knowledge | 6 October 2020 |

“Starting Strong” – How to Avoid Common Pitfalls for Start-Ups

Once a start-up is aware of the most common pitfalls for early-stage companies, then it is easier to take preventative action. Below we have outlined some of the most common issues we encounter with start-ups to help you take steps to overcome them.

1. Not engaging in early stage legal planning

The majority of start-ups have plans to expand. There are a number of key areas which should be strategically planned at an early stage to allow for growth.

The first step in early state legal planning is choosing the right corporate structure that will enable development and attract funding. You can read more about the types of business forms that are available to a start-up business here.

The next step is putting founder agreements and shareholder agreements that clearly define matters such as share ownership, how key decisions are made and roles and responsibilities. The importance of these agreements shouldn’t be underestimated as they will help to keep matters running smoothly as start-ups progress.

Obtaining tax advice to employ an efficient tax structure is another extremely important thing to look at early on in the start-up life cycle.  

2. Protecting confidential information

A Non-Disclosure Agreement (NDA) is a vital tool to allow a company to protect its confidential information; it can govern the disclosure of confidential information and determine how information should be used. This is particularly important if a company wants to collaborate with external third-parties as an NDA can oblige all parties to only use such information in an appropriate way as required under the business relationship. It is essential that a suitable and robust NDA is put in place prior to disclosing any information to any prospective investors or third party collaborators.

Setting out how confidential information can and cannot be used gives assurance to your business and provides you with a legal recourse should the contract be broken through the unlawful dissemination of confidential information.

3. Lack of employment documentation

As your start-up grows, its needs as a company will multiply along will your need for employees. Under Irish law, employers are required to provide an employee with a written statement of the main terms and conditions of their employment within two months after their employment commences.

A well-drafted employment agreement can provide certainty for both employees and employers about their respective duties to one another. From an employer’s perspective, it is important that the employment agreement protects the interests of the company, and makes clear what the obligations of employees are in relation to the use of confidential information.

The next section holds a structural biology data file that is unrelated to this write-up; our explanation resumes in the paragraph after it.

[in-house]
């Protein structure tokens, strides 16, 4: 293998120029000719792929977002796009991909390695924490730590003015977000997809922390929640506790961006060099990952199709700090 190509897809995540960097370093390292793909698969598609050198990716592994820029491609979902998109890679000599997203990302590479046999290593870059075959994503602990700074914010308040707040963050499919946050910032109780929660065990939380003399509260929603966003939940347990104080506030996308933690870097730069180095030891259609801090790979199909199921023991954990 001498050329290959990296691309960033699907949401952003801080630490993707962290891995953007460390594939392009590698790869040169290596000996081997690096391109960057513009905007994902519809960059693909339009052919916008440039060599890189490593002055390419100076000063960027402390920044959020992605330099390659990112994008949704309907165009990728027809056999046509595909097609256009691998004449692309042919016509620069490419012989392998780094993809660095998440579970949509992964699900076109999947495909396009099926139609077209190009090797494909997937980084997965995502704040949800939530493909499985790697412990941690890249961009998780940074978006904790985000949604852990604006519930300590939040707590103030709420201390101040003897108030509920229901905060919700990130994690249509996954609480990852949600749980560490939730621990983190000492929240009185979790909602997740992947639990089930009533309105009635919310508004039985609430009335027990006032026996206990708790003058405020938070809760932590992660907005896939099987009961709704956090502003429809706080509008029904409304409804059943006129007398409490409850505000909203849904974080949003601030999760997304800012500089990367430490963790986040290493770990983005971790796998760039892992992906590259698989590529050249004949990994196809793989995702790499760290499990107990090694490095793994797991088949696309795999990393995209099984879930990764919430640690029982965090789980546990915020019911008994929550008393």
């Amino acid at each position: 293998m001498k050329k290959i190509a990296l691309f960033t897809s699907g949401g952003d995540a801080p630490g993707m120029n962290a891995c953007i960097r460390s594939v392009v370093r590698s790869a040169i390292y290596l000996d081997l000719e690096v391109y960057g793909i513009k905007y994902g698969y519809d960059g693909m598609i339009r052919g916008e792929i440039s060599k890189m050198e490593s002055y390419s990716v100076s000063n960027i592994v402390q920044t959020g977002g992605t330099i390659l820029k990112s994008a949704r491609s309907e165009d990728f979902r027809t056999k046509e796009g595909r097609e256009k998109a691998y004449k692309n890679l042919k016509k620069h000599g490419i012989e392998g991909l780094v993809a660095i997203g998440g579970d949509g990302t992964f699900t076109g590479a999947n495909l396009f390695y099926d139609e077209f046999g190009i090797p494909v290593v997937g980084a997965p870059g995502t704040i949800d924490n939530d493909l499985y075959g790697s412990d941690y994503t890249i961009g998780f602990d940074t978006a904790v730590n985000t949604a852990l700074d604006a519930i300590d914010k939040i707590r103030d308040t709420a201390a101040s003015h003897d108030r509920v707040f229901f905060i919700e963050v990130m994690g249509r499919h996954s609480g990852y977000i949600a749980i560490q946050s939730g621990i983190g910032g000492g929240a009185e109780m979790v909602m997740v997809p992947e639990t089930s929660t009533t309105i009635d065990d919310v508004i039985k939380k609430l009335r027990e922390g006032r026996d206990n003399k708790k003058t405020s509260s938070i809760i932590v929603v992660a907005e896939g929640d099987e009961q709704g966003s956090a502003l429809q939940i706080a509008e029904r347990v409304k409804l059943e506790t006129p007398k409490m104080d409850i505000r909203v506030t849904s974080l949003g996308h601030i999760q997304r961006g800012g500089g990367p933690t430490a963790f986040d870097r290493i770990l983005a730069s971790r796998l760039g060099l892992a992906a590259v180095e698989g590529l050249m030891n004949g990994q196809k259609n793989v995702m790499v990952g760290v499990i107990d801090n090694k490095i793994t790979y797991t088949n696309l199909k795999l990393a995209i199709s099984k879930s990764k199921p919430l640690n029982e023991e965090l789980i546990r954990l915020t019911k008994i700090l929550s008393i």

Losing a key member of staff can cause major interference with a start-up’s operations. The impact of this disruption can be softened by having documentation in place which deals with issues such as intellectual property, shares and confidential information. Additionally, non-complete and non-solicitation clauses can be added to the employment agreement to protect the company’s interests after an employee has left the company.

4. Failing to consider IP rights and protection

The core intellectual property (“IP”) of a start-up is often is its most valuable asset, and this is particularly the case for technology based companies. A key to the success for young businesses is proper IP protection. Both founders and investors alike have a strong interest in ensuring that the company’s IP is protected and that the company can enforce this protection by law if necessary. 

Firstly, it’s essential the company has a clear chain of title for all of the IP that it owns. Where a third party assists in developing IP for your company it is vital to put in place licencing, contractor and/or employment agreements that contain sufficient IP provisions and transfers the IP rights to the company. Similarly, if an employee has created the IP, it’s important to put in place an assignment agreement. This is a contract that transfers the rights to the intellectual property from the employee to another entity, such as a company. An effective assignment agreement will ensure that start-up founders will have complete ownership of all intellectual property assets during the formation of the company. Such an agreement will be essential for providing assurances to investors who seek to work with the company.

You can read more about specific forms of IP protection here.

How can we help?

We at McCann FitzGerald recognise the dilemma that most early-stage companies face is the need to balance the requirement for good advice against the need to manage costs.

Through our Start Strong programme, we are solving this dilemma by providing top tier legal advice on transparent, flexible and start-up friendly terms. For more information on our Start Strong programme click here.

This briefing is for general guidance only and should not be regarded as a substitute for professional advice. Such advice should always be taken before acting on any of the matters discussed.

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